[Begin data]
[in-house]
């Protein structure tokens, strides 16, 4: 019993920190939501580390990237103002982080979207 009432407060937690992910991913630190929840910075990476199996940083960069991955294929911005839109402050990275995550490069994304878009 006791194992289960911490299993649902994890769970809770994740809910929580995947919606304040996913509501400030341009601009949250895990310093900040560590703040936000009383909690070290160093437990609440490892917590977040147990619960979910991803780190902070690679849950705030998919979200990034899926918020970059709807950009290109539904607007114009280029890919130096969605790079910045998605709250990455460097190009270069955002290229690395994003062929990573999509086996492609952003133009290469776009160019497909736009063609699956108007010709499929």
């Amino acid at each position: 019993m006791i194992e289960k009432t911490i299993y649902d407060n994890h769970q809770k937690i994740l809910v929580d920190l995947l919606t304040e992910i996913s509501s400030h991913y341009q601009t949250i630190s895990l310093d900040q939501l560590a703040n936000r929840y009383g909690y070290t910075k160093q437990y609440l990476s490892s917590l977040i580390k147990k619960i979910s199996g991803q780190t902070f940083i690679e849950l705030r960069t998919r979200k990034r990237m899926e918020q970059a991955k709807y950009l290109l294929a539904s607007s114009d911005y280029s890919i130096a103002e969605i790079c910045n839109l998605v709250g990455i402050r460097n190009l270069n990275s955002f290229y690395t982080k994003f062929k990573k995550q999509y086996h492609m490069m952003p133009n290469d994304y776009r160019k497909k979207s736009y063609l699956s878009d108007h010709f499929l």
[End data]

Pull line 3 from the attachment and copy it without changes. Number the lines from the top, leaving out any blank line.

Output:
């Amino acid at each position: 019993m006791i194992e289960k009432t911490i299993y649902d407060n994890h769970q809770k937690i994740l809910v929580d920190l995947l919606t304040e992910i996913s509501s400030h991913y341009q601009t949250i630190s895990l310093d900040q939501l560590a703040n936000r929840y009383g909690y070290t910075k160093q437990y609440l990476s490892s917590l977040i580390k147990k619960i979910s199996g991803q780190t902070f940083i690679e849950l705030r960069t998919r979200k990034r990237m899926e918020q970059a991955k709807y950009l290109l294929a539904s607007s114009d911005y280029s890919i130096a103002e969605i790079c910045n839109l998605v709250g990455i402050r460097n190009l270069n990275s955002f290229y690395t982080k994003f062929k990573k995550q999509y086996h492609m490069m952003p133009n290469d994304y776009r160019k497909k979207s736009y063609l699956s878009d108007h010709f499929l």